“Cattle will eat more of hay that’s been rained on and had most of its nutrients leach out than they normally would,” he says. “The animals get these big bellies, and they’re unhealthy, but they’re just trying to get their nutrients. Ranchers know that if they have animals with hay belly, they have poor quality food. What we’ve done with the erosion of nutrient content in our foods — what we’ve done with additives, processing and artificial agriculture production methods — is that we have basically produced a hay belly nation.”

Refusing to enter the discussion about how farming methods affect the nutrient density of our food helps our government duck the question of why it lends so much support to the status quo of conventional, nonorganic agriculture. But failing to acknowledge the connection between what happens on the farm and the healthfulness of foods may be enough to make a nation sick.

DEBORAH RICH grows olives near Monterey, Calif., and writes about agriculture for the San Francisco Chronicle and other publications. She wrote this comment for the Land Institute’s Prairie Writers Circle, Salina, Kan.

 

Your Ad Here
 

 

 

 

 

More articles by:
August 14, 2018
Daniel Falcone
On Taking on the Mobilized Capitalist Class in Elections: an Interview With Noam Chomsky
Karl Grossman
Turning Space Into a War Zone
Jonah Raskin
“Fuck Wine Grapes, Fuck Wines”: the Coming Napafication of the World
Manuel García, Jr.
Climate Change Bites Big Business
Alberto Zuppi - Cesar Chelala
Argentina at a Crossroads
Chris Wright
On “Bullshit Jobs”
Rosita A. Sweetman
Dear Jorge: On the Pope’s Visit to Ireland
Binoy Kampmark
Authoritarian Revocations: Australia, Terrorism and Citizenship
Sara Johnson
The Incredible Benefits of Sagebrush and Juniper in the West
Martin Billheimer
White & Red Aunts, Capital Gains and Anarchy
Walter Clemens
Enough Already! Donald J. Trump Resignation Speech
August 13, 2018
Michael Colby
Migrant Injustice: Ben & Jerry’s Farmworker Exploitation
John Davis
California: Waging War on Wildfire
Alex Strauss
Chasing Shadows: Socialism Won’t Go Away Because It is Capitalism’s Antithesis 
Kathy Kelly
U.S. is Complicit in Child Slaughter in Yemen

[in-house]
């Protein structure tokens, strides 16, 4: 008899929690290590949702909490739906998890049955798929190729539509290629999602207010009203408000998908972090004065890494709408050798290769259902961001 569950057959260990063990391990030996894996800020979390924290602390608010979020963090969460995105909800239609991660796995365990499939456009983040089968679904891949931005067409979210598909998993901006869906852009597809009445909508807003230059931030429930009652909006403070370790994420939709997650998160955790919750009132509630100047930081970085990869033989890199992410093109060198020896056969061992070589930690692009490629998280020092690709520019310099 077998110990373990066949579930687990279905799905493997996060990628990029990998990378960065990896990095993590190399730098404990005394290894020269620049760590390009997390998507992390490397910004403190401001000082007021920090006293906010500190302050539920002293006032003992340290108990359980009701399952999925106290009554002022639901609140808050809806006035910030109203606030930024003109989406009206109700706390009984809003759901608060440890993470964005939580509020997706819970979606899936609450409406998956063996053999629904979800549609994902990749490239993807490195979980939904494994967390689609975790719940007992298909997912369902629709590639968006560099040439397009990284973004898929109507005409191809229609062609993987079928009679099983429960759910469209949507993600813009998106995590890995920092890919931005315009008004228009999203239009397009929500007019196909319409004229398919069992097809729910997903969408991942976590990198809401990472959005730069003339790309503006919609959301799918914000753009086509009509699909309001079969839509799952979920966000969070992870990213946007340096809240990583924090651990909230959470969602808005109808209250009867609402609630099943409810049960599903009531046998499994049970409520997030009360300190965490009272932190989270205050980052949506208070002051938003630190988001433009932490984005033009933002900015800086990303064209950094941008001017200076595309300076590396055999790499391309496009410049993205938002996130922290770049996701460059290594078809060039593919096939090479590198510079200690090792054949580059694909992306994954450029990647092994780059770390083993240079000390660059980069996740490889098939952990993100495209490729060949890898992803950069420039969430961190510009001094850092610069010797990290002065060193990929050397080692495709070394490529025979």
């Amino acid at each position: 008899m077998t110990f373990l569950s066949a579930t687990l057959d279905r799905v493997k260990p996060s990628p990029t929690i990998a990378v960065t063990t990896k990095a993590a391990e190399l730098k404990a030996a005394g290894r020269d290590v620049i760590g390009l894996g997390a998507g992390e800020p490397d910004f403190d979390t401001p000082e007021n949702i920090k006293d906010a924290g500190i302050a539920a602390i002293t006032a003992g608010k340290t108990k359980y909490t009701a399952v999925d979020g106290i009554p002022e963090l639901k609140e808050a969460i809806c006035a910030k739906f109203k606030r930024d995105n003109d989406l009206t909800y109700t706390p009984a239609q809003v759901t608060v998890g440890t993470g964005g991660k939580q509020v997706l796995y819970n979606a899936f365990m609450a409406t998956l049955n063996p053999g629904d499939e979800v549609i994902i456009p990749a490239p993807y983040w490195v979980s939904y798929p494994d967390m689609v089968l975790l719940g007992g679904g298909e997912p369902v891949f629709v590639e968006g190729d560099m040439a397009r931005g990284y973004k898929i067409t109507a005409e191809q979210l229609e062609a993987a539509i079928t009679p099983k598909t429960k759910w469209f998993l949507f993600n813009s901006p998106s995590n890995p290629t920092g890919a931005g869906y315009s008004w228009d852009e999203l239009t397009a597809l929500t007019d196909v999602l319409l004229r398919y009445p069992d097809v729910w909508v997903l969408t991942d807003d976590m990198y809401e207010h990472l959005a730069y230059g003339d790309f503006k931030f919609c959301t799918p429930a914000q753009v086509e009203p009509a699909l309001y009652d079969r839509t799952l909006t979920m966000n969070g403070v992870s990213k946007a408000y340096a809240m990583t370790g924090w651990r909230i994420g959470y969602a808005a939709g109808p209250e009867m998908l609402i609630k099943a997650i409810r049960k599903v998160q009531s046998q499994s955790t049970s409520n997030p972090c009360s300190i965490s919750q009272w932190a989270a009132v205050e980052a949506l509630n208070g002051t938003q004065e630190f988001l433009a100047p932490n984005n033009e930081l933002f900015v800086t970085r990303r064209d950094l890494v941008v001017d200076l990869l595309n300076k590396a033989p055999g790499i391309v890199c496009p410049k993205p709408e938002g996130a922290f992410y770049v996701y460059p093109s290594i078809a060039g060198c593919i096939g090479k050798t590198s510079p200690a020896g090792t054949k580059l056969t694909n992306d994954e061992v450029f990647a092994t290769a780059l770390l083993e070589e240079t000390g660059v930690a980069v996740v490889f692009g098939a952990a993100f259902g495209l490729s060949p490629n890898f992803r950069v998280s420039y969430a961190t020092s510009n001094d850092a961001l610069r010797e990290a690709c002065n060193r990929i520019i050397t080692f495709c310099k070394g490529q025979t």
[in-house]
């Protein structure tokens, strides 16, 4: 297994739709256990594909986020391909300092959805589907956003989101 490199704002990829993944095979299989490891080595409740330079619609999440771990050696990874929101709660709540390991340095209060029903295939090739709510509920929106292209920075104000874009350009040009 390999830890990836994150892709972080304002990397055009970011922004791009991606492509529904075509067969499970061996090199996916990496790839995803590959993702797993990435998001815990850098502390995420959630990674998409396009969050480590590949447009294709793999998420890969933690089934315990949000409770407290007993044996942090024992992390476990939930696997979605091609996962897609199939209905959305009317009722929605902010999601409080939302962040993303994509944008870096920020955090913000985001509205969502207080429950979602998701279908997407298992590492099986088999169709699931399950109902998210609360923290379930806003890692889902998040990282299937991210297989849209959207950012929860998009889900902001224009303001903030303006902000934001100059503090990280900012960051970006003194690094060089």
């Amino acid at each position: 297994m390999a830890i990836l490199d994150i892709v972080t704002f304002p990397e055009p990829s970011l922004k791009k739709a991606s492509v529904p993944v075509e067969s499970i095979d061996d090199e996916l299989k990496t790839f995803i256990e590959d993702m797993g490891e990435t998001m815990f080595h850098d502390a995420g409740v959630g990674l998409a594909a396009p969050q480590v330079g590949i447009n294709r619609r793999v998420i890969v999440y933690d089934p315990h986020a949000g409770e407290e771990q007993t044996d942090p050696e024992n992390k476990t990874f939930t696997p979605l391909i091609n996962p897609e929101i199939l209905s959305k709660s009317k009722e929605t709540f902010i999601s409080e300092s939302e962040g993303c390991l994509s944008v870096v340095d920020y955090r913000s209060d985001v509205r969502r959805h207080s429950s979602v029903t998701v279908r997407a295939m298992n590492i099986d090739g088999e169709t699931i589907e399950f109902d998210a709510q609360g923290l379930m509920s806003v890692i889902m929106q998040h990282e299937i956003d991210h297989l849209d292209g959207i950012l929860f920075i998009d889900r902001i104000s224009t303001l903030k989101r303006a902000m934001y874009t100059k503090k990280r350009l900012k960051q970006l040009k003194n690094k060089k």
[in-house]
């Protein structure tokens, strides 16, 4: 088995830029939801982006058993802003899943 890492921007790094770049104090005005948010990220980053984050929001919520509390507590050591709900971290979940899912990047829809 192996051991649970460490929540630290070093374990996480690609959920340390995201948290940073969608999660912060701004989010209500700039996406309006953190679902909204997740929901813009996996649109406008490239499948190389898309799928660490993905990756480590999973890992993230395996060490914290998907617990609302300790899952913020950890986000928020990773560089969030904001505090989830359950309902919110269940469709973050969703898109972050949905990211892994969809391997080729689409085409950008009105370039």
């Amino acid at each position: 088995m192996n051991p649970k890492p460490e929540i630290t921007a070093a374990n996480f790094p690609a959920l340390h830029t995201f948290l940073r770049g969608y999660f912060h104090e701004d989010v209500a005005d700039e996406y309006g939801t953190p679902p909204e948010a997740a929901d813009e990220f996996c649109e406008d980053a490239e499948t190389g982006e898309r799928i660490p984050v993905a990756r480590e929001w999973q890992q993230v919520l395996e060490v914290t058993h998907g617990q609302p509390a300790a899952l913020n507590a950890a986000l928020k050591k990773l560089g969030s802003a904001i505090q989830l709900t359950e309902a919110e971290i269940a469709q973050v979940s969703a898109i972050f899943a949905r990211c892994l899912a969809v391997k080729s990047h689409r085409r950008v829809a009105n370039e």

Fran Shor
The Distemper of White Spite
Chad Hanson
We Know How to Protect Homes From Wildfires. Logging Isn’t the Way to Do It
Faisal Khan
Nawaz Sharif: Has Pakistan’s Houdini Finally Met his End?
Binoy Kampmark
Trump Versus Journalism: the Travails of Fourth Estate
Wim Laven
Honestly Looking at Family Values
Fred Gardner
Exploiting Styron’s Ghost
Dean Baker
Fact-Checking the Fact-Checker on Medicare-for-All
Weekend Edition
August 10, 2018
Friday - Sunday
David Price
Militarizing Space: Starship Troopers, Same As It Ever Was
Andrew Levine
No Attack on Iran, Yet
Melvin Goodman
The CIA’s Double Standard Revisited
Jeffrey St. Clair
Roaming Charges: The Grifter’s Lament
Aidan O'Brien
In Italy, There are 12,000 American Soldiers and 500,000 African Refugees: Connect the Dots 
Robert Fantina
Pity the Democrats and Republicans
Ishmael Reed
Am I More Nordic Than Members of the Alt Right?
Kristine Mattis
Dying of Consumption While Guzzling Snake Oil: a Realist’s Perspective on the Environmental Crisis
James Munson
The Upside of Defeat
Brian Cloughley
Pentagon Spending Funds the Politicians
Pavel Kozhevnikov
Cold War in the Sauna: Notes From a Russian American
Marilyn Garson
If the Gaza Blockade is Bad, Does That Make Hamas Good?
Sean Posey
Declinism Rising: An Interview with Morris Berman  
Jack Dresser
America’s Secret War on Yemen
Howard Lisnoff
The Use and Misuse of Charity: the Luck of the Draw in a Predatory System
Louis Proyect
In the Spirit of the Departed Munsees
Binoy Kampmark
Banning Alex Jones and Infowars
Mundher Al Adhami
On the Iraqi Protests, Now in Their Second Month 
Jeff Mackler
Nicaragua: Dynamics of an Interrupted Revolution
Robert Hunziker
Peter Wadhams, Professor Emeritus, Ocean Physics
David Macaray
Missouri Stands Tall on the Labor Front
Thomas Knapp
I Didn’t Join Facebook to “Feel Safe”
John Carroll Md
Are Haitian Doctors Burned Out?
FacebookTwitterGoogle+RedditEmail